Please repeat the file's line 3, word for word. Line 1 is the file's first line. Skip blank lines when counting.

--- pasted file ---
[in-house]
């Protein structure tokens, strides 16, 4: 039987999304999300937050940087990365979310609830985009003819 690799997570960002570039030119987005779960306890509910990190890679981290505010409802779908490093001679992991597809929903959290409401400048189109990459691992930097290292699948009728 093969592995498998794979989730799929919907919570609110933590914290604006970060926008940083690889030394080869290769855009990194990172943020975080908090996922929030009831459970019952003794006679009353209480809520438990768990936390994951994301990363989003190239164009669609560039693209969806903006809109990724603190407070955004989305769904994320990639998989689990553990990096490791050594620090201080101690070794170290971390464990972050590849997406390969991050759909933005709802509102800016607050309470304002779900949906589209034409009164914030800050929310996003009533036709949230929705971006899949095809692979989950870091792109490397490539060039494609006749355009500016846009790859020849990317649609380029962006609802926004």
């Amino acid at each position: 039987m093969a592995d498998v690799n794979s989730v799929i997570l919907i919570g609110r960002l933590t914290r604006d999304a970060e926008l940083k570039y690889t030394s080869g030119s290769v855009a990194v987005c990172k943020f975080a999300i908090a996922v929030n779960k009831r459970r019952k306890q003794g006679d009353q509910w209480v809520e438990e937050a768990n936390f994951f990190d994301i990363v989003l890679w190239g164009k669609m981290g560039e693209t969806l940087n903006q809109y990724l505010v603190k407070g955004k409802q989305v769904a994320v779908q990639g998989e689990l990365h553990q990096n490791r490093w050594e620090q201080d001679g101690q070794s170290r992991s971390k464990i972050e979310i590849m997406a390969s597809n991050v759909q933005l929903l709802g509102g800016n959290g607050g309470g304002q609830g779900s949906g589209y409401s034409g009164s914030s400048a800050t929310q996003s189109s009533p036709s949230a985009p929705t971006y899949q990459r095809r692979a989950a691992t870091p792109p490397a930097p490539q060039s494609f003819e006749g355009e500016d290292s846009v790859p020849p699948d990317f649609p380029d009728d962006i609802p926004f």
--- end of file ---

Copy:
């Amino acid at each position: 039987m093969a592995d498998v690799n794979s989730v799929i997570l919907i919570g609110r960002l933590t914290r604006d999304a970060e926008l940083k570039y690889t030394s080869g030119s290769v855009a990194v987005c990172k943020f975080a999300i908090a996922v929030n779960k009831r459970r019952k306890q003794g006679d009353q509910w209480v809520e438990e937050a768990n936390f994951f990190d994301i990363v989003l890679w190239g164009k669609m981290g560039e693209t969806l940087n903006q809109y990724l505010v603190k407070g955004k409802q989305v769904a994320v779908q990639g998989e689990l990365h553990q990096n490791r490093w050594e620090q201080d001679g101690q070794s170290r992991s971390k464990i972050e979310i590849m997406a390969s597809n991050v759909q933005l929903l709802g509102g800016n959290g607050g309470g304002q609830g779900s949906g589209y409401s034409g009164s914030s400048a800050t929310q996003s189109s009533p036709s949230a985009p929705t971006y899949q990459r095809r692979a989950a691992t870091p792109p490397a930097p490539q060039s494609f003819e006749g355009e500016d290292s846009v790859p020849p699948d990317f649609p380029d009728d962006i609802p926004f």